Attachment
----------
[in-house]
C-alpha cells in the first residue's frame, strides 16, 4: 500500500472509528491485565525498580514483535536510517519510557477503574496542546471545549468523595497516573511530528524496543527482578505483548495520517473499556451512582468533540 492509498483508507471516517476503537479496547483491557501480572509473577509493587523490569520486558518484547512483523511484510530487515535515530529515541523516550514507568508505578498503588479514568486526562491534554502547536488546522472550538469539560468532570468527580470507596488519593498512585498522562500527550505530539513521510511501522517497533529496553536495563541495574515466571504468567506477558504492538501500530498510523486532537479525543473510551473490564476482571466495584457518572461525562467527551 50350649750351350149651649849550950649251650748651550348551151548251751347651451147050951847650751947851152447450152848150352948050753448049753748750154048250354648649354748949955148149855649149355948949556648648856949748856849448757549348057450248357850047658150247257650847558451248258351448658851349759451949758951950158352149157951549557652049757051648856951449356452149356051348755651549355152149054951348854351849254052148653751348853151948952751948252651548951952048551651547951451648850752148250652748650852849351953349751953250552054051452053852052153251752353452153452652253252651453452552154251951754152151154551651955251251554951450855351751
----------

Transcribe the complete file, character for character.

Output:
[in-house]
C-alpha cells in the first residue's frame, strides 16, 4: 500500500472509528491485565525498580514483535536510517519510557477503574496542546471545549468523595497516573511530528524496543527482578505483548495520517473499556451512582468533540 492509498483508507471516517476503537479496547483491557501480572509473577509493587523490569520486558518484547512483523511484510530487515535515530529515541523516550514507568508505578498503588479514568486526562491534554502547536488546522472550538469539560468532570468527580470507596488519593498512585498522562500527550505530539513521510511501522517497533529496553536495563541495574515466571504468567506477558504492538501500530498510523486532537479525543473510551473490564476482571466495584457518572461525562467527551 50350649750351350149651649849550950649251650748651550348551151548251751347651451147050951847650751947851152447450152848150352948050753448049753748750154048250354648649354748949955148149855649149355948949556648648856949748856849448757549348057450248357850047658150247257650847558451248258351448658851349759451949758951950158352149157951549557652049757051648856951449356452149356051348755651549355152149054951348854351849254052148653751348853151948952751948252651548951952048551651547951451648850752148250652748650852849351953349751953250552054051452053852052153251752353452153452652253252651453452552154251951754152151154551651955251251554951450855351751